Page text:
A lot sure can change over time.
The famous "Futurama" exhibit at the 1939 New York World's Fair, sponsored by General Motors, envisioned an autocentric tomorrow, where 30-lane automatic freeways would shuttle you and me across the landscape. Flash forward to today, and you have to look no further than to the Trans-Texas Corridor to know any such asphalt-laying boondoggle has nary a chance of passage (despite what the Texas Department of Transportation might want).
It's with this in mind that the Hustle turns to Water Treatment Plant No. 4, its latest action somewhat amazingly coming up for assured passage today, Thursday, Oct. 22. Lucky Item 13 would approve a nearly $3.3 million excavation-and-grading contract making way for the plant. It's not the last hurdle WTP4 faces; City Council will still have to sign off on other contracts before work on the plant proper gets under way, but with City Council Member Randi Shade's signal that she'll be the deciding fourth vote – along with Mayor Lee Leffingwell, Mayor Pro Tem Mike Martinez, and Sheryl Cole – it appears the plant, long consigned to academic debate and environmental-identity politics, may finally be moving into the realm of the tangible.
There are plenty of good arguments for and against building the plant, so the Hustle has always been agnostic on its construction. Surely, with proponents pointing to water-tight examples like San Antonio, more could be done on the conservation front. To that end, the three votes likely against the plant – Laura Morrison, Chris Riley, and Bill Spelman – have called for creating an "Integrated Water Management Plan" with the goal "to position Austin as a national leader in water conservation by 2020." Moreover, on WTP4's cost – which they point out may raise water rates by as much as 15% – the anti- bloc proposes a resolution to ameliorate the hike for the water utility's low-income users.
Conservation should be the utility's chief goal; there is no doubt here. And it's troubling to think as some plant opponents have posited that the expense of building the plant – more than $500 million, sans interest – might have a zero-sum effect on the utility's actions, in that there won't be enough money to adequately address conservation measures. However, it also seems that the time for debate over whether to proceed with WTP4 came years ago, when the city shuttered the Green Water Treatment Plant.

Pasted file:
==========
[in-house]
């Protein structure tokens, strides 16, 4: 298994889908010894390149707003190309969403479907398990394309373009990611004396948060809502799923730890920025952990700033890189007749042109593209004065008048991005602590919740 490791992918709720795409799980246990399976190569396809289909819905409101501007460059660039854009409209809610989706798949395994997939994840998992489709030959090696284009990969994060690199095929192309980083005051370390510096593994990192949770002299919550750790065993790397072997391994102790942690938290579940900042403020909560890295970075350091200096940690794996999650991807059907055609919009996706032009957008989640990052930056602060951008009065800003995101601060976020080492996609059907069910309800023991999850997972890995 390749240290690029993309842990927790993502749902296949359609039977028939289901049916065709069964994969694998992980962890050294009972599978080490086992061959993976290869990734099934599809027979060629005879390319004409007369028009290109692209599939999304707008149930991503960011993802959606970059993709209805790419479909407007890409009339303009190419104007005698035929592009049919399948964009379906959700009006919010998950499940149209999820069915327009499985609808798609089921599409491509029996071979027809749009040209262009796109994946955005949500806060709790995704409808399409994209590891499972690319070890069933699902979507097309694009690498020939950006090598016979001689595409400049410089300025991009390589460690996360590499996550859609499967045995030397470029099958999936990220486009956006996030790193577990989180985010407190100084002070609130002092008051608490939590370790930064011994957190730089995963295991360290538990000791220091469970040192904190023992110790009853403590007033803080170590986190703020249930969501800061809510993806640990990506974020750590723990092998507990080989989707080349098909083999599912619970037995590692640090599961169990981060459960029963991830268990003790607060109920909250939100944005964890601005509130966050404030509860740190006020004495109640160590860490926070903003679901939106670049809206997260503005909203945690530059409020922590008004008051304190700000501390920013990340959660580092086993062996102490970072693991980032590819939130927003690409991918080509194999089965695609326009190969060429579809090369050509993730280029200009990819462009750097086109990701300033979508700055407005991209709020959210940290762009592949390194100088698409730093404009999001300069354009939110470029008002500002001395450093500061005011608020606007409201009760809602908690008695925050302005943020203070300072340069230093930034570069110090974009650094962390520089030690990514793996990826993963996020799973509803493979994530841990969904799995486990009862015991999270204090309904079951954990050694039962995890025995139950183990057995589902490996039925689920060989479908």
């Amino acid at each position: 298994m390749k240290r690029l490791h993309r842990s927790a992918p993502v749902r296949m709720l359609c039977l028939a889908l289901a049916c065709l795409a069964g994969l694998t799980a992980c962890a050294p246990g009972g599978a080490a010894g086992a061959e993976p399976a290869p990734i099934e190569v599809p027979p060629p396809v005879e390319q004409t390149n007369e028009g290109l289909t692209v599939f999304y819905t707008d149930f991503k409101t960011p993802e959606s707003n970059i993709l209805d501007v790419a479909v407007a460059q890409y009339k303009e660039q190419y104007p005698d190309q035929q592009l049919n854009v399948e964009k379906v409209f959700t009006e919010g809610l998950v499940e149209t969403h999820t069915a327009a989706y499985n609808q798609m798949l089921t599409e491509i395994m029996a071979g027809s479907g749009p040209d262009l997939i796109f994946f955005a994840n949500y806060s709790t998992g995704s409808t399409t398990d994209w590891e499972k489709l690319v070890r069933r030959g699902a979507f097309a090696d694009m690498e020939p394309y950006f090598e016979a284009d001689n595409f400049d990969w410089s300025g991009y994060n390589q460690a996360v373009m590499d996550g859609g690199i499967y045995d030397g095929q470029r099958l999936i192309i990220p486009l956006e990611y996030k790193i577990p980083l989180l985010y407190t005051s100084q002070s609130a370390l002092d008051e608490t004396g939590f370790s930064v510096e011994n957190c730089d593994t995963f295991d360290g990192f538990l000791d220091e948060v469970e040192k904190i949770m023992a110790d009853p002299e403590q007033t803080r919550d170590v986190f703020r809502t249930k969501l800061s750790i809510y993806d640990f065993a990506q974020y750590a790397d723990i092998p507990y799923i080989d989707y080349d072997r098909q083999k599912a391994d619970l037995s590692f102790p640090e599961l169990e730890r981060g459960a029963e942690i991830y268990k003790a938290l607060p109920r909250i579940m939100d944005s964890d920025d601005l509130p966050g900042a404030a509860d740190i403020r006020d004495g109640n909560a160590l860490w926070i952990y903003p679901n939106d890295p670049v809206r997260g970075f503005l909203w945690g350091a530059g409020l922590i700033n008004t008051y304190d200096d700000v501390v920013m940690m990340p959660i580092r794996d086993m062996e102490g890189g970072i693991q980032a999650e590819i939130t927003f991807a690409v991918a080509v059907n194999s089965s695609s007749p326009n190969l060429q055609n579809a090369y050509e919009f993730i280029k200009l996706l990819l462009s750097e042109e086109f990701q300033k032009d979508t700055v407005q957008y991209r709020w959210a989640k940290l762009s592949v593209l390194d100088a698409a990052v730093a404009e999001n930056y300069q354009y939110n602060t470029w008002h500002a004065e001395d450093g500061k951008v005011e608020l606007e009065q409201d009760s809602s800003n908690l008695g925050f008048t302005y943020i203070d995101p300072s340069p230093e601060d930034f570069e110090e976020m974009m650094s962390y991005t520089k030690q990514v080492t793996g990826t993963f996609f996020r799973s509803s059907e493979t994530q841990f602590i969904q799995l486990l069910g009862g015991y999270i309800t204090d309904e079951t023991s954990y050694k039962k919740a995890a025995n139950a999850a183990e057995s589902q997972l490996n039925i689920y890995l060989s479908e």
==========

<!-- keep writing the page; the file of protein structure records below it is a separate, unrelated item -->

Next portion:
Could the city make do with its two existing plants, Ullrich and Davis? Probably so, but their age raises troubling questions about the utility's ability to get by if one were to go offline for a day or more. While personally the Hustle would have little trouble betting conservation could cover the region's increasing growth (setting aside the question of whether the WTP4 fight is indeed a proxy to fight off future growth), that's speaking for me and myself alone – not the needs of the 800,000 in the city and even more beyond. We elect our leaders to make smart, prudent decisions – and it seems to me that erring on the side of caution, while maybe not the most galvanizing, exciting form of policy-making, is the smart choice.
Not that the city's original plans for WTP4 should go unchallenged, which brings us back to "Futurama." GM's car-centric fever dream of tomorrow can now be seen for the self-serving fantasy it was – and we should cast a similarly jaundiced eye at the utility's original plans for a 300-million-gallon-per-day build-out for the plant. This massive plan may have made sense in the less conservation-conscious 1970s, when the plant was originally proposed, but with dwindling levels at Lake Travis, plans for a 300 MGD build-out now look like unrealistic hubris. Stick with the initial 50 MGD build-out – making up for what we lost with Green – and get serious about conservation.
It is testament to WTP4's staying power that it drowns out all other items on the council agenda this week, including the long-coming ban on texting while driving (Item 28) and the city's own version of the Perry-vetoed "safe passing" law, allowing for a 3-foot buffer between cars and pedestrians/bicyclists (Item 30). Additionally, an item from council (Item 42) would prohibit police officers from taking drunken-driving suspects' blood themselves – more of a precaution, since cops currently don't and aren't slated to. And lastly, Item 39 creates Project Energize, a mayoral initiative in which homeowners could install solar energy upgrades at no cost upfront, then repay them on their property-tax bills. Finally, something with a minimum of controversy!
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